January is National Soup Month, which led us to wonder about the various soups and stews that Colonial-era New Jerseyans might have made to sustain themselves through the cold winters of the Revolution. Over the years, chapter members of New Jersey Society of the National Society of the Daughters of the American Revolution (DAR) have collected and shared family recipes that reflect the spirit of those hearty dishes.
We asked DAR members Pat Sanftner and Jan Hunold to help us source some representative soup recipes, and the two below are among the heartier options they uncovered. Why not try one out on a cold winter day, and let us know what you think!
Split pea soup was very popular and a regular on the colonial meal table. Jan selected the following recipe, contributed to the General William Maxwell Chapter, NJDAR cookbook from ladies of the Fritts family, several of whom have been chapter members over the years. Their Patriot was Capt. Simon Addis, who served in Middlesex County.
Dutch Split Pea Soup
9 cups water
1 pound dried split peas (about 2.5 cups)
2 pounds smoked pork hocks
4 stalks celery (with leaves), sliced
1.5 tsp crushed dried savory leaves
1.5 tsp salt
½ tsp pepper
½ pound smoked, cooked sausage*
2 cloves garlic, chopped
6 leeks, sliced
Heat water and peas to boiling in a Dutch oven; boil 2 minutes. Remove from heat. Cover and let stand 1 hour. Add pork hocks, celery, savory, salt, pepper, garlic and leeks to peas. Heat to boiling; reduce heat. Cover and simmer until pork is tender, about 2 hours. Skim fat if necessary. Remove pork hocks; cool slightly. Trim fat and bone from pork. Cut pork into ½ inch pieces. Stir pork and sausage into soup. Heat to boiling; reduce heat. Cover and simmer until sausage is hot, 10-15 minutes. Remove sausage and slice. Serve sausage with pumpernickel and prepared mustard, or add to soup. Makes 8 servings.
* Recipe note: Dutch-type smoked sausage, Polish kielbasa, knockwurst or frankfurters could be used.
Pat suggests this Beef soup recipe researched by Susan Luczu of the Jersey Blue Chapter of the DAR and originally published in 1833 in a cookbook called “The American Frugal Housewife.”
The book is “Dedicated to those not ashamed of Economy” and further instructs that “Beef soup should be stewed four hours over a slow fire. Just water enough to keep the meat covered. If you have any bones left of roast meat, it is a good plan to boil them with the meat, and take them out half an hour before the soup is done. A pint of flour and water, with salt, pepper, twelve or sixteen onions should be put in before the soup is done. Be careful and not throw in salt and pepper too plentifully; it is easy to add to it, and not easy to diminish. A lemon, cut up and put in half an hour before it is done, adds to the flavor. If you have tomato catsup in the house, a cupful will make a rich soup. Some people put in crackers; some thin slices of crust, made nearly as short as common shortcake; and some stir up two or three eggs with milk and flour, and drop it in with a spoon.”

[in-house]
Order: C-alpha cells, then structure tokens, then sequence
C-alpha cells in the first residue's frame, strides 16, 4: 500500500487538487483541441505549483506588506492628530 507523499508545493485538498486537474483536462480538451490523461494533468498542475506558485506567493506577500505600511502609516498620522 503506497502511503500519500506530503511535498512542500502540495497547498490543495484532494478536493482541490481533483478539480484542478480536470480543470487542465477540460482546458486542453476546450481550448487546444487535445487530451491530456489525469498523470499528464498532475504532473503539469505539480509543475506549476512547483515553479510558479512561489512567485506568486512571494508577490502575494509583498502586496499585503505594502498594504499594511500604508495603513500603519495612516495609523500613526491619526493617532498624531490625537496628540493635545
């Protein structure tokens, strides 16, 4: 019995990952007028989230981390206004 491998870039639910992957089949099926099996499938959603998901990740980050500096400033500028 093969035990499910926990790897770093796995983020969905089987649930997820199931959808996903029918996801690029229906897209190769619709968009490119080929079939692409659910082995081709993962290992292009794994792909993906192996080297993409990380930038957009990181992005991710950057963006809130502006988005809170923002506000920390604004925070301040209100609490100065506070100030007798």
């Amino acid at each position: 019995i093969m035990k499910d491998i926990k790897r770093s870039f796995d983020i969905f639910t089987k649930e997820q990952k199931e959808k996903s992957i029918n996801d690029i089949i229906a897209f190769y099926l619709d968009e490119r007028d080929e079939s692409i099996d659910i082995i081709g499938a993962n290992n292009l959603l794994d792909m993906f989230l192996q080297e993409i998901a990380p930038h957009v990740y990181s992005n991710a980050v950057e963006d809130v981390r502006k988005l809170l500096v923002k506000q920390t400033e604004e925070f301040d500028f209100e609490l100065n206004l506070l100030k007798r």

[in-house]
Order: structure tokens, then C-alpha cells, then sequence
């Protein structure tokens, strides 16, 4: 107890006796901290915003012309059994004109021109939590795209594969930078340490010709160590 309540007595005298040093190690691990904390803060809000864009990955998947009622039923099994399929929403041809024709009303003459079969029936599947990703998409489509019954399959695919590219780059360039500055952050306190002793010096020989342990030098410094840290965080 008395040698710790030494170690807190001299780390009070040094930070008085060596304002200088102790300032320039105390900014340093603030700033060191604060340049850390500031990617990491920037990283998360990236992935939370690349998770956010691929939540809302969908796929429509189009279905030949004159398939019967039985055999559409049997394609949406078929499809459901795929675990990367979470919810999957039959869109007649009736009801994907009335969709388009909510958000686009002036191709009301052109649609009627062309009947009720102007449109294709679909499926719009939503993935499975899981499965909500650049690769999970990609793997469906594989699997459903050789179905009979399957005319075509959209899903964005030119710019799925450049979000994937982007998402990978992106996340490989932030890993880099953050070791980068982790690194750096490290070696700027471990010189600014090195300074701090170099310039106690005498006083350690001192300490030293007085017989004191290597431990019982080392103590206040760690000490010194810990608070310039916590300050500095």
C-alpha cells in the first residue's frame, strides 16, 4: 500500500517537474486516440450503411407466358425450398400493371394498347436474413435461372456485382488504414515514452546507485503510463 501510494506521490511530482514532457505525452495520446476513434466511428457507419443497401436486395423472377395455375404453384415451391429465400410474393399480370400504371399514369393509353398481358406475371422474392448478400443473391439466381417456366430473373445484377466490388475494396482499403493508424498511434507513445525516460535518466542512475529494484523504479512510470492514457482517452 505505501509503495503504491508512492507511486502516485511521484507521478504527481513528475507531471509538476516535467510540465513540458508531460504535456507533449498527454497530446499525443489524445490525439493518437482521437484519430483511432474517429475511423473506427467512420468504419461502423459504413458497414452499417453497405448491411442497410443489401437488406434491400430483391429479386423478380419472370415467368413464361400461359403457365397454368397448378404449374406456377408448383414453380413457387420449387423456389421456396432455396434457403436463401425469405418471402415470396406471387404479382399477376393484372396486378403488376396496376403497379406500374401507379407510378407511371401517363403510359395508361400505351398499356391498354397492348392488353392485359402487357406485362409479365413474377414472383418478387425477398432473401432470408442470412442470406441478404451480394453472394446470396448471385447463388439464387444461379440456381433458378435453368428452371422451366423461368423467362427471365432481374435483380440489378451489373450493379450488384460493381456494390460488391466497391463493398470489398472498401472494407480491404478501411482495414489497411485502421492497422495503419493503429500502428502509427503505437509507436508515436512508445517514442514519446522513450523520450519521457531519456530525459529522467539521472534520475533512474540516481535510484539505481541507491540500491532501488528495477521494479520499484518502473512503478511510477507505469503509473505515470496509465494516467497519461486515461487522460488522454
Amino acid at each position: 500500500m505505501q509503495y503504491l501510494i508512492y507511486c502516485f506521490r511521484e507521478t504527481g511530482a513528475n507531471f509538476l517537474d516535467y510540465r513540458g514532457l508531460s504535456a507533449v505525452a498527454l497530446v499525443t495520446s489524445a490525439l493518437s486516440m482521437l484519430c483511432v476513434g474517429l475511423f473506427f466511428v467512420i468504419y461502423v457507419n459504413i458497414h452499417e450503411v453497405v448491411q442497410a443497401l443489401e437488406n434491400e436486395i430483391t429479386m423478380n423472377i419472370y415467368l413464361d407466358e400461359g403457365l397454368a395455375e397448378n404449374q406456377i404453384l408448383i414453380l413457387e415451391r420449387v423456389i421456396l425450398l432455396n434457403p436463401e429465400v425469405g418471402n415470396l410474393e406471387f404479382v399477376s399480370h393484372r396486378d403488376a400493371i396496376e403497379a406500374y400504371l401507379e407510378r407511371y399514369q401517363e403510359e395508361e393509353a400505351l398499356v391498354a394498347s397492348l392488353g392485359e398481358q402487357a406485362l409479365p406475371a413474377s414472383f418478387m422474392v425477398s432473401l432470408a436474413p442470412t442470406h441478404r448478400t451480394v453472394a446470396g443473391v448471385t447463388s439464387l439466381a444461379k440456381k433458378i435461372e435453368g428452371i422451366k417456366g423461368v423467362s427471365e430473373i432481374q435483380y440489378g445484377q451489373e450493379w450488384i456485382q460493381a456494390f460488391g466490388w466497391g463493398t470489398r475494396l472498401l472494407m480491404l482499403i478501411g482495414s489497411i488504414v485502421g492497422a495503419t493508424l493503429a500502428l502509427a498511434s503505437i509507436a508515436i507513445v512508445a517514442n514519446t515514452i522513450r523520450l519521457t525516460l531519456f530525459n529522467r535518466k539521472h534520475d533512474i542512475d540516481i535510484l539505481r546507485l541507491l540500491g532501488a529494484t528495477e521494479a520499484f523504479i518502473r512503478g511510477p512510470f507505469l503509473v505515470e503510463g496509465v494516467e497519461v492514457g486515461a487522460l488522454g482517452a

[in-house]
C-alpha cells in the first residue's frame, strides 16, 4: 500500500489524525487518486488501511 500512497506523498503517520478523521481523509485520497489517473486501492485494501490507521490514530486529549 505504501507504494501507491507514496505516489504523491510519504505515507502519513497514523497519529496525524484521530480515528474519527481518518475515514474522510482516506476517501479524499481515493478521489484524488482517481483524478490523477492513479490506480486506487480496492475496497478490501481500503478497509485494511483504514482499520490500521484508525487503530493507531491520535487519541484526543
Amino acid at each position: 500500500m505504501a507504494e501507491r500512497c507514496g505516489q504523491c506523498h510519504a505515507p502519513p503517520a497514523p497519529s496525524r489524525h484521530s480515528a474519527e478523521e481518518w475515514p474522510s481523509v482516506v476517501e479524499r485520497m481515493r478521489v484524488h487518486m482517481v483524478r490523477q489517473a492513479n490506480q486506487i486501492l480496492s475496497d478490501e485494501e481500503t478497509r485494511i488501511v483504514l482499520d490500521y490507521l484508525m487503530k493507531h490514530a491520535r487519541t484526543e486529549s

Susan supplied this version of the recipe for more modern cooks. You’ll see that it includes a note that the soup pot should be hung by crane over an open fire, but we’re sure that current day cooks will make a satisfying version on a modern stove.
1 Tbsp. lard or bacon fat
2-3 lb. stew beef
- Melt fat, brown meat in medium to large HOT cast iron pot. Then add:
1 medium. onion, peeled/diced
2 cloves garlic, peeled/minced
1 cup sliced celery
2 cups scraped/sliced carrots
1 medium turnip, peeled/diced
- Cook 5-10 minutes with meat and add:
8 quarts beef stock
2 quarts tomatoes
4 Tbsp. catsup
1 Tbsp. dried marjoram
salt and pepper to taste
- Hang on crane over fire, bring to a boil. Move pot to keep soup at a simmer; cook gently 1 ½ to 2 hours, stirring occasionally.
- 45 minutes before serving, test seasoning and adjust; stir in potatoes – cook 30 minutes; stir in flour/butter mix, continue cooking to thicken.
1 cup peeled/diced potatoes
3 Tbsp. flour mixed with 3 Tbsp. butter to thicken soup
- Serve hot with your favorite bread or biscuits.